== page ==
Diversity is of abundance in the numerous activities and programs offered in Derry. There are several non-profit sports groups and organizations, like Little League and Girl Scouts that provide opportunities for involvement. With many playgrounds, a skateboard park, athletic fields, tennis courts, outdoor basketball courts, a public gymnasium, beaches with boat launches and concession stands, a splash pad, golf courses, a dog park, and many trails for hiking and biking, there is something to do for everyone. If quieter activities interest you, perhaps you will enjoy a visit to the Robert Frost Farm, Taylor Sawmill, Museum of History, Adams Memorial Opera House, or one of the town's libraries. Derry is known as the birthplace of Alan Shepard, the first United States astronaut in space; home to Poet Robert Frost and Trish Dunn-Luoma, a multi-medal winning Olympian; and many more notable people. This thriving town has also become popular for its excellent school system, which includes Pinkerton Academy, the largest private, independent academy in the eastern United States.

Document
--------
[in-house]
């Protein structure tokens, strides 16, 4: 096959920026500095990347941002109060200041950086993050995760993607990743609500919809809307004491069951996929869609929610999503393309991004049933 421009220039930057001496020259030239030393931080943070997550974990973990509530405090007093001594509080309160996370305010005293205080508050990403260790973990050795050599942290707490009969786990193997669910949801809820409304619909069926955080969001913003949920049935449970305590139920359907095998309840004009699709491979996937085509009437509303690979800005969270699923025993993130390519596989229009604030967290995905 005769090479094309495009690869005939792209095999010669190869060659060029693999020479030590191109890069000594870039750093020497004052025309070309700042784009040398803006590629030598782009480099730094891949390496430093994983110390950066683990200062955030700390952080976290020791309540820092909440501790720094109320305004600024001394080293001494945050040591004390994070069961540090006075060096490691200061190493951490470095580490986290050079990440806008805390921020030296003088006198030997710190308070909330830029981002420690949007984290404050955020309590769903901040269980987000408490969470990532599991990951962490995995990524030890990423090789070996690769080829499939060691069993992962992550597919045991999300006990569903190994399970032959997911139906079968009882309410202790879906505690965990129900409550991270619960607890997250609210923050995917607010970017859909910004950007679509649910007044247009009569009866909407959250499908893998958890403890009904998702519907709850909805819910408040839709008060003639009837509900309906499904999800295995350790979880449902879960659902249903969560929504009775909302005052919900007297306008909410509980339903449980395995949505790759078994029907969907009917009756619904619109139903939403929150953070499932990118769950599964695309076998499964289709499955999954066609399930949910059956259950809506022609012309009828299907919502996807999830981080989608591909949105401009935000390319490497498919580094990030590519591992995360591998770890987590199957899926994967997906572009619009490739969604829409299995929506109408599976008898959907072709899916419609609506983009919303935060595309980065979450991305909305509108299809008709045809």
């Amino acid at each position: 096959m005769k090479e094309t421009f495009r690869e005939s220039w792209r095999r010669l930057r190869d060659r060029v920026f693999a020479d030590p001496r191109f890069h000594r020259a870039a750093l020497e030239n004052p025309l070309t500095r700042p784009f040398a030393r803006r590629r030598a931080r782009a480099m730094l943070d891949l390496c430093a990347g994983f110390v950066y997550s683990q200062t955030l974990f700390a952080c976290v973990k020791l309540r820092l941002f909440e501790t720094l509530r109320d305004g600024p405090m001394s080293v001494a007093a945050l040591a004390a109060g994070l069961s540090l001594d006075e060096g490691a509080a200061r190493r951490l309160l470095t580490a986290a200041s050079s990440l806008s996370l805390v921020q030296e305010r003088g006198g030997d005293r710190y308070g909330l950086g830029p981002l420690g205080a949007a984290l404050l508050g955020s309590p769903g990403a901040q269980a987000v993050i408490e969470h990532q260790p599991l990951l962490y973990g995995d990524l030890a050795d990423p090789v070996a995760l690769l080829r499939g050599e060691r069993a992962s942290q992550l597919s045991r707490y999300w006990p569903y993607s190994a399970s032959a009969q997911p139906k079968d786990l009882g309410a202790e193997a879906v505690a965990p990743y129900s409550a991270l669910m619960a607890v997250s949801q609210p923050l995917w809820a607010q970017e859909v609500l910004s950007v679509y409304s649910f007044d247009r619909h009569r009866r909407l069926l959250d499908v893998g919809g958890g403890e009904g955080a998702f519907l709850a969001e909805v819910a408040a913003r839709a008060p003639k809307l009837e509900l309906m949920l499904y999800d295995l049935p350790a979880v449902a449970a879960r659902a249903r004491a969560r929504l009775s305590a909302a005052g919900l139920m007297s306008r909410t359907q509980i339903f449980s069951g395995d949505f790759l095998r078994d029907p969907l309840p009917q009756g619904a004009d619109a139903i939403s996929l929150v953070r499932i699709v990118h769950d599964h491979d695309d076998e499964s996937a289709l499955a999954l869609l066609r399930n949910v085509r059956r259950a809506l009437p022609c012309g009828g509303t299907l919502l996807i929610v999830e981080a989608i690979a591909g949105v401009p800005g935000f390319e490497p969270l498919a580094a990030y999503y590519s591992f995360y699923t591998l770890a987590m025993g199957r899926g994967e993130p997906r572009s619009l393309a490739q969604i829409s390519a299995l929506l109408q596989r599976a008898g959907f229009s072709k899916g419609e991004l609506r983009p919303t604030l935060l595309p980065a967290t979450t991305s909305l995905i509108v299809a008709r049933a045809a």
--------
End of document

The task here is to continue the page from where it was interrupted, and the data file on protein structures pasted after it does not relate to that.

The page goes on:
With the amenities of living in a large town just minutes away from any home, Derry offers residents many conveniences and choices.


Town Website
Incorporated: 1749
Population: 8,523
Square Miles: 13.4
2011 Average Single Family Home Sales Price: $231,785
2011 Tax Rate: $22.28/$1,000
Form of Government: Selectmen

Despite its growth in the last decade, the ambiance and personality of Hampstead remains quaint and historic. There is a real sense of nostalgia in this town that has a lot of community spirit and a rich historic past. Small town Americana also comes to mind when describing Hampstead. As you drive down along Main Street you will notice stately trees and flowering landscapes, and get a feeling that a great deal of effort has been made to maintain this town's quaint center that is reminiscent of times past. The historic charm Hampstead offers, shows just how proud the residents are of their rich heritage.